14 February 2007

Royal legacy #32 -- the 1970 Royals (65-97)

While 1970 can arguably be called worse than 32nd all-time for the Royals, there's no denying that pieces began to fit together that year for the '70s Royals teams that were perennial contenders. The 1970 Royals finished the season 65-97 thanks to awful hitting numbers of a .244 team BA (9th in the AL), .308 team OBP (11th in the AL) and .348 team slugging % (last in the AL). For once on a bad Royals team, pitching wasn't the problem as the '70 Royals posted a 3.78 team ERA (middle of the pack in the AL). Charlie Metro managed the team through its first 52 games, long enough to oversee 7 and 6-game losing streaks before getting fired in favor of Bob Lemon, who would post a .487 winning percentage with KC through '72. Under Metro the team stumbled out of the gate to a 7-14 April and then went on to a 7-19 June, mostly under Lemon. Thanks to the awful offensive attack the team was shut out 14 times.

While the team stank on the field, GM Cedric Tallis was quietly putting the pieces in place for the future. The big deal actually happened in December '69 when Joe Foy was traded to the Mets for OF Amos Otis and P Bob Johnson. AO was a franchise standout through '83 while Johnson posted a team-low 3.07 ERA in '70 before being part of a post-season trade package that reaped IF Freddie Patek. Foy was out of the league by '72. That may be the best trade in franchise history. In June '70 the team picked up IF Cookie Rojas in a trade and Rojas would be a staple in the middle IF into the beginning of the glory years in the mid-to-late '70s. 2B Frank White was signed as an amateur free agent in July '70 and, after debuting in '73 would become the franchise's icon at the keystone. As noted, offensively there weren't many highlights for the '70 Royals. Otis hit .284 with a .777 OPS to lead the team, OF Lou Piniella led with a .301 BA and posted a .766 OPS, and 1B Bob Oliver posted a .760 OPS. 1B/OF Joe Keough came off the bench to hit .322 with an .839 OPS in 57 games but that was about it. Two regulars put up sub-.300 OBPs and four slugged under .36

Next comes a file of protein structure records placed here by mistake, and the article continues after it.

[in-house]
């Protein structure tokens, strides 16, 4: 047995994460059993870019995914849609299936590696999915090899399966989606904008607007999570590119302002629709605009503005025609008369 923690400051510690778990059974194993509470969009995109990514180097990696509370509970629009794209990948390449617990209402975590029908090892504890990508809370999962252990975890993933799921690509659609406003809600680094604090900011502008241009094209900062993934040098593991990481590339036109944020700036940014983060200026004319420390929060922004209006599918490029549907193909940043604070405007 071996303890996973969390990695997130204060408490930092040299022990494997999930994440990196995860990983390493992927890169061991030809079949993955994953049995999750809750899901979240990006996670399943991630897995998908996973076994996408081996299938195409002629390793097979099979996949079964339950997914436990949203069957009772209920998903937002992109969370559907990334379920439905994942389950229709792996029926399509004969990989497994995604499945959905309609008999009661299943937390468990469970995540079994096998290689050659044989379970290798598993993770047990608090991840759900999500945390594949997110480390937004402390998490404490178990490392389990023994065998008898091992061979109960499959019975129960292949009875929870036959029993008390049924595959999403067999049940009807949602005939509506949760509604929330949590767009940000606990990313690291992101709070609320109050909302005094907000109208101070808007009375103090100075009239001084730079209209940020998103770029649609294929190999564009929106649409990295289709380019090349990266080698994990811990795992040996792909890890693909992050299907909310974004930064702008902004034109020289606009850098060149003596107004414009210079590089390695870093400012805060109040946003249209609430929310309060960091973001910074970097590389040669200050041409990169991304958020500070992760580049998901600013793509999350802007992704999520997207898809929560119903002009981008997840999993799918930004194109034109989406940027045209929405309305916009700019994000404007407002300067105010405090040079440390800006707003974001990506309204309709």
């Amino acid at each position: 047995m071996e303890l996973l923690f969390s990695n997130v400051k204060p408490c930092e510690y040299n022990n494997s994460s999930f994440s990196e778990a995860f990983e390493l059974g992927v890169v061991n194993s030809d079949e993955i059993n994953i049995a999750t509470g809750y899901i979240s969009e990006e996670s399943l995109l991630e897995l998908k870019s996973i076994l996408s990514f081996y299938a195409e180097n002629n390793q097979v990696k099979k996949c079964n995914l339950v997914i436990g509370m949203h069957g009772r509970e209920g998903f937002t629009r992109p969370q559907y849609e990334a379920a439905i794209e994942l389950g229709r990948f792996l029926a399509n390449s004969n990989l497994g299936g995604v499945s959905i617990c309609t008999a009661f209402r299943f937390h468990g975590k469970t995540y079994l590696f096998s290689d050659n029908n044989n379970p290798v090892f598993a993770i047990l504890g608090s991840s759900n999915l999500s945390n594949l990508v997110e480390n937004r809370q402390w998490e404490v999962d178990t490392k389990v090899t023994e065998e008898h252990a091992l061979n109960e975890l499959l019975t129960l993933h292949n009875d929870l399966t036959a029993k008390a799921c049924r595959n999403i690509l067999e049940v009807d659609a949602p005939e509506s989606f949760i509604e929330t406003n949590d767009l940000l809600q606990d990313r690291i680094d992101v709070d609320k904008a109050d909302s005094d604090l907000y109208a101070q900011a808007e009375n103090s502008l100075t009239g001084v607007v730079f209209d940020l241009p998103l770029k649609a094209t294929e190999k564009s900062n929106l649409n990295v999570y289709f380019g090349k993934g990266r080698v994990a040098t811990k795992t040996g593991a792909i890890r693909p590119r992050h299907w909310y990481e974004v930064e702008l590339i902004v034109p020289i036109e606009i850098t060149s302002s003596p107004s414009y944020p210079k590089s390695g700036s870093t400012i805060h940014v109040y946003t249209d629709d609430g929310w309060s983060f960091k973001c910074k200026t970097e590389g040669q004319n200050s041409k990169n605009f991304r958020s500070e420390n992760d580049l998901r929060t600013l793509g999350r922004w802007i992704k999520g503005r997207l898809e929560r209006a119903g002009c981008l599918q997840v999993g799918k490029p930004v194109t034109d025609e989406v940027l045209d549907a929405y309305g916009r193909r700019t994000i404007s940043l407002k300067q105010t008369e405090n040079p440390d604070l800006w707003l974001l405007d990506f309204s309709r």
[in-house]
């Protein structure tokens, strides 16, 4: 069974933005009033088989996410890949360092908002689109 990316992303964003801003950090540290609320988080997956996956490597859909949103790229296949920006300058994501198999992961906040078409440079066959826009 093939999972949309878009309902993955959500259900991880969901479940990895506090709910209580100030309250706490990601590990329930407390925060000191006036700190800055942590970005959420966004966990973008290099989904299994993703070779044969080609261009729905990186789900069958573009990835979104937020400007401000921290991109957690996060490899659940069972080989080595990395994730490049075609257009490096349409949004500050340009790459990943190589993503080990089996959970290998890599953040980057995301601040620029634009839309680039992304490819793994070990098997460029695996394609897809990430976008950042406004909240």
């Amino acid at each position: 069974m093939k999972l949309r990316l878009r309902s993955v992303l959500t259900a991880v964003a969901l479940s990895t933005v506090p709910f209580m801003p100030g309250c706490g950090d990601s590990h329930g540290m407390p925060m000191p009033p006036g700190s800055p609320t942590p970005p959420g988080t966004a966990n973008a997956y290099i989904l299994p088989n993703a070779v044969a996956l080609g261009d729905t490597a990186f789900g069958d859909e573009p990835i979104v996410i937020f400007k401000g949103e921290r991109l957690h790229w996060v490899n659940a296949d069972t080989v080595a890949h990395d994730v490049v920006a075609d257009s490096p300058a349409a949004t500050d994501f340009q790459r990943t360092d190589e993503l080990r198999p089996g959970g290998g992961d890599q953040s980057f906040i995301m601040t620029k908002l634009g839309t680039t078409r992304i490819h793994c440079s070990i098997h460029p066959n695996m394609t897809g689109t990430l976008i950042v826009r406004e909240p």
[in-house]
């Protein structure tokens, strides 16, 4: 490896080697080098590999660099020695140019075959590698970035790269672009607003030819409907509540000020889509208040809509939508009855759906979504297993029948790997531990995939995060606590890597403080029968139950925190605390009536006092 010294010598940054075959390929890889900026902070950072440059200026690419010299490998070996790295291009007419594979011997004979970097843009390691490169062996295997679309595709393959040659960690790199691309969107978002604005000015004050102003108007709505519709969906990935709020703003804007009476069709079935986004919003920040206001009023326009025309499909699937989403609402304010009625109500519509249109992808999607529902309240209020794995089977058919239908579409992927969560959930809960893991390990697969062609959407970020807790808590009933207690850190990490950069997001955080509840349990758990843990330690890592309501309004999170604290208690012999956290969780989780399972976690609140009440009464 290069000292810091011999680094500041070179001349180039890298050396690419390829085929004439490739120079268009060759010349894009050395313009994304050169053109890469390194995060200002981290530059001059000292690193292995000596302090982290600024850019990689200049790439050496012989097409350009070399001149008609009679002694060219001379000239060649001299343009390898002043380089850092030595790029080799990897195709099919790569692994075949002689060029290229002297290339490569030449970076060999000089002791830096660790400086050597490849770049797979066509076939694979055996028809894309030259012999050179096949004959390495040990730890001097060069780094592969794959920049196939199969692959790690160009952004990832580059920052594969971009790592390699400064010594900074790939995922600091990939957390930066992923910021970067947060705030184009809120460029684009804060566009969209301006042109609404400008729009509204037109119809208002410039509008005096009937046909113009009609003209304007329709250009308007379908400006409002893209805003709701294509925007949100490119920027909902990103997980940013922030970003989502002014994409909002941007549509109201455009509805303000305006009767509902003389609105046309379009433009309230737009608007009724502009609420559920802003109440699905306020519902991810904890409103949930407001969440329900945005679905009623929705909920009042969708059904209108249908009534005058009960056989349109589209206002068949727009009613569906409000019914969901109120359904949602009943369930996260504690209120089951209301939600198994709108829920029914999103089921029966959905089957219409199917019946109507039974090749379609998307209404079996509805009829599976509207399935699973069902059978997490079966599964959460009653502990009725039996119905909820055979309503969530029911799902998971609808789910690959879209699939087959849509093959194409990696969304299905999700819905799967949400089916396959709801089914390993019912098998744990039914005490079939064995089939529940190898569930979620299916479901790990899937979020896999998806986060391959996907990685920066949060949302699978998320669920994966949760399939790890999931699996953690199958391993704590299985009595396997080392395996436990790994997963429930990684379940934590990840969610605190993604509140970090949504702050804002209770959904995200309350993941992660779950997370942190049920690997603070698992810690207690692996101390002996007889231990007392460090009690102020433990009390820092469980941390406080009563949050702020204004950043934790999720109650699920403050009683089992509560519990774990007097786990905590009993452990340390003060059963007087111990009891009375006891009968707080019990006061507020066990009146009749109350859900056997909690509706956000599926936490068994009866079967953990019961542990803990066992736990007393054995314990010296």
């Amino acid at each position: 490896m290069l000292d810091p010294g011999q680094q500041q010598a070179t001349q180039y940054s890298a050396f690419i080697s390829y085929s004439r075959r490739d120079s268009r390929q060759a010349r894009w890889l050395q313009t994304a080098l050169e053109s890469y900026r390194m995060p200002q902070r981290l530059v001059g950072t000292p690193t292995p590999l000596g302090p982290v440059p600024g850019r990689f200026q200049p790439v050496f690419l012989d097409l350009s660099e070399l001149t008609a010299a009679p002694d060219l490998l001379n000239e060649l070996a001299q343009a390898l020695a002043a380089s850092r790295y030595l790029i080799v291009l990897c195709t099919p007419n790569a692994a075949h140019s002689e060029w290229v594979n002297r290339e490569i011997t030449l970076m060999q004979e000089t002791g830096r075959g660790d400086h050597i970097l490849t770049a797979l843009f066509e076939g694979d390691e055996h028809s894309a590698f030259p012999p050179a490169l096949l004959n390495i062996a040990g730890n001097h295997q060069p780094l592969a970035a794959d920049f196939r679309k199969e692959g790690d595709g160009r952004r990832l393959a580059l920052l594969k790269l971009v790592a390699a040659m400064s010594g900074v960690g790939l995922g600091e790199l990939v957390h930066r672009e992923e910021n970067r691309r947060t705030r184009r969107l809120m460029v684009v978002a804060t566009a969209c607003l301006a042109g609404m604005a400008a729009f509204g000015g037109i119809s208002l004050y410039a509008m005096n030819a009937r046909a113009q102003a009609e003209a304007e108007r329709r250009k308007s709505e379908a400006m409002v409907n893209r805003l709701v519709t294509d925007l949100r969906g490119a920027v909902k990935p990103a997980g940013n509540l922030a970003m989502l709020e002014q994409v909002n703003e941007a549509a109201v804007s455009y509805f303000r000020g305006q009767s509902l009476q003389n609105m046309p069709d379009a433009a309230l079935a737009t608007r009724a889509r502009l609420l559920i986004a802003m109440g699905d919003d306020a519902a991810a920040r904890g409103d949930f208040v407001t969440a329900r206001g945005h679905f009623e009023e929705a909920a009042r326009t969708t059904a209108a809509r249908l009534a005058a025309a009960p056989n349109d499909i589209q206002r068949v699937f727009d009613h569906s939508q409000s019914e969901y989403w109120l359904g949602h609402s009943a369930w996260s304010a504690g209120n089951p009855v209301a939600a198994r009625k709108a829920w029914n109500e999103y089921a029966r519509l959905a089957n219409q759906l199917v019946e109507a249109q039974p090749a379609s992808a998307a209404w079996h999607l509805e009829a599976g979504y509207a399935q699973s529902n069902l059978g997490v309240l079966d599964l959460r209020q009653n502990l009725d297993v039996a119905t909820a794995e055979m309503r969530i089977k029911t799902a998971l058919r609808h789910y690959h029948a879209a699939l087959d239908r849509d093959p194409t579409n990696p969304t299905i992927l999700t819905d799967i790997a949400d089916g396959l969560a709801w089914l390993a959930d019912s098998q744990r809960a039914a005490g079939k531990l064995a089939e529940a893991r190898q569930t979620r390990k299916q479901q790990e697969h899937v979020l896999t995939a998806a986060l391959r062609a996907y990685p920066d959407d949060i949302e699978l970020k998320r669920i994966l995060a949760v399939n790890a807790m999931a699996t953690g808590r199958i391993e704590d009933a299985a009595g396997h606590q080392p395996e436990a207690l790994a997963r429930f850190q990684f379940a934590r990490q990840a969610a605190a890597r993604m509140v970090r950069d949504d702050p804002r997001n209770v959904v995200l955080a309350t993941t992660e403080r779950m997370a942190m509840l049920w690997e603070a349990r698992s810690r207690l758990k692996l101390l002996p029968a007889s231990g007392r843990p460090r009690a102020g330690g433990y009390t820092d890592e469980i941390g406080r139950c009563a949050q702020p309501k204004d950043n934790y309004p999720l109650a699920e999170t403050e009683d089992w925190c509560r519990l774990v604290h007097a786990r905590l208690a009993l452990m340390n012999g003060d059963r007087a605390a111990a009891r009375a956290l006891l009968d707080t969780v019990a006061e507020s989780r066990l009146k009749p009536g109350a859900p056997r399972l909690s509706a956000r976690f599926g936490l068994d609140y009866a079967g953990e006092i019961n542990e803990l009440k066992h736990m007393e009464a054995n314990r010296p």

0. Keough was the only help off the bench as the team hit a league-low 97 HR and scored a league-low 611 runs.

All that put some decent pitching to waste. Johnson went 8-13 in 214 IP despite his 3.07 ERA and four other starters (Dick Drago, Jim Rooker, Bill Butler and Dave Morehead) posted sub-4 ERAs and
went a combined 26-47. Two relievers posted sub-3.20 ERAs in more than 50 IP led by midseason trade addition Ted Abernathy's 2.59 ERA and 12 saves. Tom Burgmeier also had a nice season with a 3.16 ERA in 68 IP. Showing to be on the horizon were Ps Al Fitzmorris and Paul Splittorff, as Fitzmorris posted a 4.44 ERA in 117 IP and Splittorff hurled only 8 2/3 innings in his first MLB experience.

As the Royals were still a fledgling expansion team in '70, the fans knew no better, especially after the ugly days of the KC A's. They still knew stinky offense, tho, as attendance was only 693,000 in Municipal Stadium in '70, which was good for 11th in the AL. Things were starting to change for the better, however, as the team posted its first winning season in '71 and the real winning would begin in '75.

1970 Pipeline Royals MVP -- Let's give GM Cedric Tallis the nod here. No player really stood head-and-shoulders above the rest, so the guy that helped put the glory days teams together should get his due.

1970 Pipeline Royals LVP -- SS Jackie Hernandez. A line of .231/.281/.282 AND 17 errors at short? Yikes. At least he did help as part of the Patek/Bruce Dal Canton deal.

Here's to the 1970 Royals.

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